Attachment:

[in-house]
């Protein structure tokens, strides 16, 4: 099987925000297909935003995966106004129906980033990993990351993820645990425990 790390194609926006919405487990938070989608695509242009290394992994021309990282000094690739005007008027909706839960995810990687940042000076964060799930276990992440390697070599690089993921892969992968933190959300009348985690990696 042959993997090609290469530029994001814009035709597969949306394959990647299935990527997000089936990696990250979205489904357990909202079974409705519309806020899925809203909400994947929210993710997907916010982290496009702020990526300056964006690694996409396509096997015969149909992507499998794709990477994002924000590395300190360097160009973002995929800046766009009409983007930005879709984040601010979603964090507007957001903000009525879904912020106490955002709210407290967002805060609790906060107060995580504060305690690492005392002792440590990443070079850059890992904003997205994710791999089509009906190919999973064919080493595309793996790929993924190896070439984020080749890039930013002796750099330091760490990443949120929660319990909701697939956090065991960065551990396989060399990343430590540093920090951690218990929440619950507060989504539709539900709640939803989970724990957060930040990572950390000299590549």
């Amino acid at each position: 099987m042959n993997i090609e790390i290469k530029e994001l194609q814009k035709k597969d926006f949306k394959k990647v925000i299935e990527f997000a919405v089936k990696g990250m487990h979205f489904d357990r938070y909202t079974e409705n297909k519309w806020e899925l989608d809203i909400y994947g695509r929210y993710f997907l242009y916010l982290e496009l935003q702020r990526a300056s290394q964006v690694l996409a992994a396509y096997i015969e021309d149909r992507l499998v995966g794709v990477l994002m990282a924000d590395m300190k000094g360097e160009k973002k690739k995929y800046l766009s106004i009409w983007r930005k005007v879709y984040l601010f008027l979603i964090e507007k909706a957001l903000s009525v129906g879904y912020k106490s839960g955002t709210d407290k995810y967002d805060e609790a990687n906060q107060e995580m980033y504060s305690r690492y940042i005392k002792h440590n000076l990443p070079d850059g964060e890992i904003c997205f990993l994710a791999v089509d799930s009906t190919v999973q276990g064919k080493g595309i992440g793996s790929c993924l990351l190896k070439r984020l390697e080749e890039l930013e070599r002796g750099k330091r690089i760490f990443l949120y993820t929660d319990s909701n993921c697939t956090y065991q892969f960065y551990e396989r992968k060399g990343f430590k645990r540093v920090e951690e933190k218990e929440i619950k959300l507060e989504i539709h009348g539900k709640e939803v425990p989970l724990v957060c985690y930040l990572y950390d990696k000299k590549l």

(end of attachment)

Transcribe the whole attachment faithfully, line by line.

[in-house]
């Protein structure tokens, strides 16, 4: 099987925000297909935003995966106004129906980033990993990351993820645990425990 790390194609926006919405487990938070989608695509242009290394992994021309990282000094690739005007008027909706839960995810990687940042000076964060799930276990992440390697070599690089993921892969992968933190959300009348985690990696 042959993997090609290469530029994001814009035709597969949306394959990647299935990527997000089936990696990250979205489904357990909202079974409705519309806020899925809203909400994947929210993710997907916010982290496009702020990526300056964006690694996409396509096997015969149909992507499998794709990477994002924000590395300190360097160009973002995929800046766009009409983007930005879709984040601010979603964090507007957001903000009525879904912020106490955002709210407290967002805060609790906060107060995580504060305690690492005392002792440590990443070079850059890992904003997205994710791999089509009906190919999973064919080493595309793996790929993924190896070439984020080749890039930013002796750099330091760490990443949120929660319990909701697939956090065991960065551990396989060399990343430590540093920090951690218990929440619950507060989504539709539900709640939803989970724990957060930040990572950390000299590549």
């Amino acid at each position: 099987m042959n993997i090609e790390i290469k530029e994001l194609q814009k035709k597969d926006f949306k394959k990647v925000i299935e990527f997000a919405v089936k990696g990250m487990h979205f489904d357990r938070y909202t079974e409705n297909k519309w806020e899925l989608d809203i909400y994947g695509r929210y993710f997907l242009y916010l982290e496009l935003q702020r990526a300056s290394q964006v690694l996409a992994a396509y096997i015969e021309d149909r992507l499998v995966g794709v990477l994002m990282a924000d590395m300190k000094g360097e160009k973002k690739k995929y800046l766009s106004i009409w983007r930005k005007v879709y984040l601010f008027l979603i964090e507007k909706a957001l903000s009525v129906g879904y912020k106490s839960g955002t709210d407290k995810y967002d805060e609790a990687n906060q107060e995580m980033y504060s305690r690492y940042i005392k002792h440590n000076l990443p070079d850059g964060e890992i904003c997205f990993l994710a791999v089509d799930s009906t190919v999973q276990g064919k080493g595309i992440g793996s790929c993924l990351l190896k070439r984020l390697e080749e890039l930013e070599r002796g750099k330091r690089i760490f990443l949120y993820t929660d319990s909701n993921c697939t956090y065991q892969f960065y551990e396989r992968k060399g990343f430590k645990r540093v920090e951690e933190k218990e929440i619950k959300l507060e989504i539709h009348g539900k709640e939803v425990p989970l724990v957060c985690y930040l990572y950390d990696k000299k590549l």